Democratizing the Web, W3C Style

W3C’s Real-Time Communications Working Group

In May 2011, the World Wide Web Consortium (W3C) announced the formation of a new working group tasked with developing standards for client-side APIs (browser based software that runs on your computer instead of on a server) that would enable real-time communications. Writing for ReadWriteWeb, Marshall Kirkpatrick correctly identified this objective as a “potent idea,” a technological development for the World Wide Web that could further democratize it. I want to help explain why.

First, a little background: the W3C is the international standards organization that studies and outlines technical standards for the Web. Without the W3C, users would be unable to open a variety of web sites from the same browser because web designers and browser developers would be using different coding languages and protocols. If you’ve tried to open a page in Firefox that only looks right in IE 8, or you have a page that looks good in every browser except IE, you have a sense of why the standards are important and why industry leaders should be encouraged to adopt those standards. (HTML 5 anyone? Everyone?)

What we’re talking about here, however, isn’t just a standard for coding how web pages look, but rather something more fundamental. It’s a standard that can help to bring about a more robust architecture for the Internet, a network design that would be easier to maintain and harder to control.

Types of network architectures

In Chapter 3 of Cybering Democracy, I argued that the structure of the Internet, dependent as it was on a backbone of tier-1 network access points, resembled a decentralized network rather than a distributed network. I offered the image shown at the right, from a 1964 RAND study by Paul Baran, to explain the critical differences between these networking architectures.

Briefly, a centralized system is the most vulnerable because all communications nodes connect through one central server/switch/node. Take down that central server, and you bring down the whole network. A decentralized structure is better, but the nodes are still vulnerable if they only connect to one server.

Wherever computers depend on a single server for connectivity, vulnerability exists. Outages or filtering rules at central servers determine whether computers down the line can gain access at all and what they can gain access to.

In a distributed system, however, every node (or computer) is both a server and a client and can be simultaneously connected to multiple other computers/nodes. Peer-to-peer (P2P) systems are modeled on this architecture. When the same critical data is mirrored on multiple computers, outages affecting one or more nodes (up to a point) wouldn’t necessarily down the entire network. Points of failure (which are also potential points for controlling access) are eliminated in a distributed model.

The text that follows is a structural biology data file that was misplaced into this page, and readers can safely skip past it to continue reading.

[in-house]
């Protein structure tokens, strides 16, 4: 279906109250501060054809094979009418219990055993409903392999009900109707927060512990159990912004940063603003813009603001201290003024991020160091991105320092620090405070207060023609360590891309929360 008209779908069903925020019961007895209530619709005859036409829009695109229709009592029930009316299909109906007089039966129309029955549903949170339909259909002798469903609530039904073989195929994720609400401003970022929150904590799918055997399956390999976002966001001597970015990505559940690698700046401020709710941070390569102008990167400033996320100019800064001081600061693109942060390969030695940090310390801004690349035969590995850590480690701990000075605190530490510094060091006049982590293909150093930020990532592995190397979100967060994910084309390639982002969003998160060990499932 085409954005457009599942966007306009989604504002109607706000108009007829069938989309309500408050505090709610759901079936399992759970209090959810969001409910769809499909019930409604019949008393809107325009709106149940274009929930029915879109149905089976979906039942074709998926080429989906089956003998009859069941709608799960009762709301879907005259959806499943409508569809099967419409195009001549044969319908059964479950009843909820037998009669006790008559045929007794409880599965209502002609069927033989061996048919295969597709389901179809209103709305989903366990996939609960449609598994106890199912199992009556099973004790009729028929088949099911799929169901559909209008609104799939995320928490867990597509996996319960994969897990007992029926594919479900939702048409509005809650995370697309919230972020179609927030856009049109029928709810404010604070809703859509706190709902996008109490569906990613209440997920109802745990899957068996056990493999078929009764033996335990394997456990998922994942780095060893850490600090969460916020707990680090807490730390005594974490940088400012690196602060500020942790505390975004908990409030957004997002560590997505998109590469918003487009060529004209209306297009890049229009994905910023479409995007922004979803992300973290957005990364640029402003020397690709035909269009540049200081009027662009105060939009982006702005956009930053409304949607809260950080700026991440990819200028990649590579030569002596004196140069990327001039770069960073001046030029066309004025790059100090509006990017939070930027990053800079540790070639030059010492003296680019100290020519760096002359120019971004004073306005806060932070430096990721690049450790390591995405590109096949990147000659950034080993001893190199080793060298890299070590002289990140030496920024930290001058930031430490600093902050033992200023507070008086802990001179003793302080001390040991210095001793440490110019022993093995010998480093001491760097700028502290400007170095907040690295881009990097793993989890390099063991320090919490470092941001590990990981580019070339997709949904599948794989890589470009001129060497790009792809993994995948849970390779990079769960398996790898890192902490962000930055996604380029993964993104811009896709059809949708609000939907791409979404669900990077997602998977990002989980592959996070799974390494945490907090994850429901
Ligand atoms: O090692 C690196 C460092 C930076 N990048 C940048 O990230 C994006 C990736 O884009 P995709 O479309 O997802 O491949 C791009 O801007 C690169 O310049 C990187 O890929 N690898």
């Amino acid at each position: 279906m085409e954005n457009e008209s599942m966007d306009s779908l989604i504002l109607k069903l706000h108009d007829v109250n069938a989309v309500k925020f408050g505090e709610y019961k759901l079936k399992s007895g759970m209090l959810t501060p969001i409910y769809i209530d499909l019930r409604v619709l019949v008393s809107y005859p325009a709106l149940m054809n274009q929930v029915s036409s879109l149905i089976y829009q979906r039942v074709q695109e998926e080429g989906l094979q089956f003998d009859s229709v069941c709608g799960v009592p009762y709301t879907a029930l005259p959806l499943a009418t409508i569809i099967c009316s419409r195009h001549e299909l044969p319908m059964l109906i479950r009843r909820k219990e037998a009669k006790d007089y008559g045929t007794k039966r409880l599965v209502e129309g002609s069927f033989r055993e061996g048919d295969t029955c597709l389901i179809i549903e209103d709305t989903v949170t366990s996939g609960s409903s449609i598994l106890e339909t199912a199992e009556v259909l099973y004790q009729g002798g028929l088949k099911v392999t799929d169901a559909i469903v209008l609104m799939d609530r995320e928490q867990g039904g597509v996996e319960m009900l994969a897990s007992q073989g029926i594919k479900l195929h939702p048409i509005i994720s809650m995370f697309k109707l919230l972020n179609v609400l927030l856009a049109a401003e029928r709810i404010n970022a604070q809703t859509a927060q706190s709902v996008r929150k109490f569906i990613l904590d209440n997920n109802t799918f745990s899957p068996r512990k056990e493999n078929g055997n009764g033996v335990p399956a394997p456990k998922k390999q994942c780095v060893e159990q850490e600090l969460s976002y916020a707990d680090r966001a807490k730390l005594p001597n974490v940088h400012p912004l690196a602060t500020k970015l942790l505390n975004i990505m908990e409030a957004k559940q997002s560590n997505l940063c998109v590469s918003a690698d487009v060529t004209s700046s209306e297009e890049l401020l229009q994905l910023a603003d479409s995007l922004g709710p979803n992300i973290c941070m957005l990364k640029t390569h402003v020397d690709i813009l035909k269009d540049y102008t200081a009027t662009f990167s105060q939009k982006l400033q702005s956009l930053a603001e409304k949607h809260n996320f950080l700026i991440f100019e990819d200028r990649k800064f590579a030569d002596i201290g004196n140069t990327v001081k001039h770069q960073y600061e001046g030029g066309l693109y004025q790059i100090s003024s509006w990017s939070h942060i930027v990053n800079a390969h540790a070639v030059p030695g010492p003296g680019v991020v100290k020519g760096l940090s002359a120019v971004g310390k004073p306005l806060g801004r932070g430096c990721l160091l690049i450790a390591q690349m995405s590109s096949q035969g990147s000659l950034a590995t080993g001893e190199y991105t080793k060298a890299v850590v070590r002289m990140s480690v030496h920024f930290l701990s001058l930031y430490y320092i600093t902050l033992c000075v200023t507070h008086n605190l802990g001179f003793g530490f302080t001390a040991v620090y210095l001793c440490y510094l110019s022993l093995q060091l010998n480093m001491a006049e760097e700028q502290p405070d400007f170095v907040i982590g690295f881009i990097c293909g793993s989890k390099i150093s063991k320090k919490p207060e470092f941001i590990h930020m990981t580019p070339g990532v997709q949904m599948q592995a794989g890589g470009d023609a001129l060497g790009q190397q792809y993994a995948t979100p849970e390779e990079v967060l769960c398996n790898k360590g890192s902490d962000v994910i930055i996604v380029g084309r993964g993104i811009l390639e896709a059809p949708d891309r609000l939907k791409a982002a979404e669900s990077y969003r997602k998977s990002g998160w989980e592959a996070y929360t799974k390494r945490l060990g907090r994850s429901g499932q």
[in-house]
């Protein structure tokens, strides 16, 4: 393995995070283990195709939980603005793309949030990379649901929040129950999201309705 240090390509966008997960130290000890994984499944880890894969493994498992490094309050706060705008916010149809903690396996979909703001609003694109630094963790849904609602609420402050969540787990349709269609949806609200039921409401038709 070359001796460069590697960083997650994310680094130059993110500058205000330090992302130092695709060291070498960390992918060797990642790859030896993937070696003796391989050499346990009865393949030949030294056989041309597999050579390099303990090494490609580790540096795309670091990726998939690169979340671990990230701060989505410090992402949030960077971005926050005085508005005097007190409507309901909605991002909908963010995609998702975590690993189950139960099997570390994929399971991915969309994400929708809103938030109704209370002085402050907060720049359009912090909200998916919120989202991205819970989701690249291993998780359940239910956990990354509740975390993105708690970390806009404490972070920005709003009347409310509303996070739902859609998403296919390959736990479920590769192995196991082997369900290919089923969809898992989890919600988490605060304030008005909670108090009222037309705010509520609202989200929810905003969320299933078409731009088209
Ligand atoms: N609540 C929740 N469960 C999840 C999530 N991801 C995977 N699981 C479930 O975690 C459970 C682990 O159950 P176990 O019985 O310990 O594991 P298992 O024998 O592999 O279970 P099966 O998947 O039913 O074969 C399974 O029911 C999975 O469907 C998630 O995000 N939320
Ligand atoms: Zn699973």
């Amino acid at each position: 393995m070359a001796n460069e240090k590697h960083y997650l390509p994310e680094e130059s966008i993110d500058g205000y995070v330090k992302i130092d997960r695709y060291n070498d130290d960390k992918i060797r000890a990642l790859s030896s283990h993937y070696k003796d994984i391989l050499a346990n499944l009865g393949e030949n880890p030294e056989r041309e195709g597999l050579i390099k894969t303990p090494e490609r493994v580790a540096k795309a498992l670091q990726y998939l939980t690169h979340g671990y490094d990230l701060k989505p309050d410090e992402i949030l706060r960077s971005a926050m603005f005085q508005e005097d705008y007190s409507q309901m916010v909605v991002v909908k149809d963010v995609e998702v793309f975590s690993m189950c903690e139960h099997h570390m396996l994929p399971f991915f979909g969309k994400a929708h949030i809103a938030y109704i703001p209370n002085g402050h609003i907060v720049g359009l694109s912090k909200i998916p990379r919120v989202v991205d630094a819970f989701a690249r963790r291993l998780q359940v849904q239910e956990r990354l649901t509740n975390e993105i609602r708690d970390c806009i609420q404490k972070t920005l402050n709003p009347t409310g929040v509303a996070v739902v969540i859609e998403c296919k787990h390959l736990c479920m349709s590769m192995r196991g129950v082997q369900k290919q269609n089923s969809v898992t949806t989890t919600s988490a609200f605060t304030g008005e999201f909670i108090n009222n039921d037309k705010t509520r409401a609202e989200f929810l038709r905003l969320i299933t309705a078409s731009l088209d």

It is this last feature in particular that makes distributed network designs more democratic. The nodes that make up the network are equal participants in that they can’t govern what others say and do on the network. They can control only what they themselves choose to share with others, and this participation is voluntary. A network of networks patterned according to the principle of P2P distribution, client-side APIs and real-time communications makes it far more difficult for authoritarian governments to monitor and control data traffic, and I consider that a good thing.

To be sure, it also has the potential of creating what Kirkpatrick refers to as “a permanent lawless zone of connected devices with no central place to stop anyone from doing anything in particular.” This includes the two threats that Internet critics point to the most when they call for a little law and order in cyberspace: pedophiles and terrorists.

I’m also aware that a lot of the data shared on current P2P networks are copyrighted materials: movies, music and software applications that users don’t want to have to pay for. So while the idea that we can have more democratic communications over distributed networks is certainly laudable, it remains an open question whether in fact we are using or would use these networks for a common good (watchdog reporting, open political debate, advocacy and so forth) instead of for personal gain or even for nefarious activities.

Perhaps the answer is that some users will employ distributed network communications for positive social, political and ethical ends and others will not.



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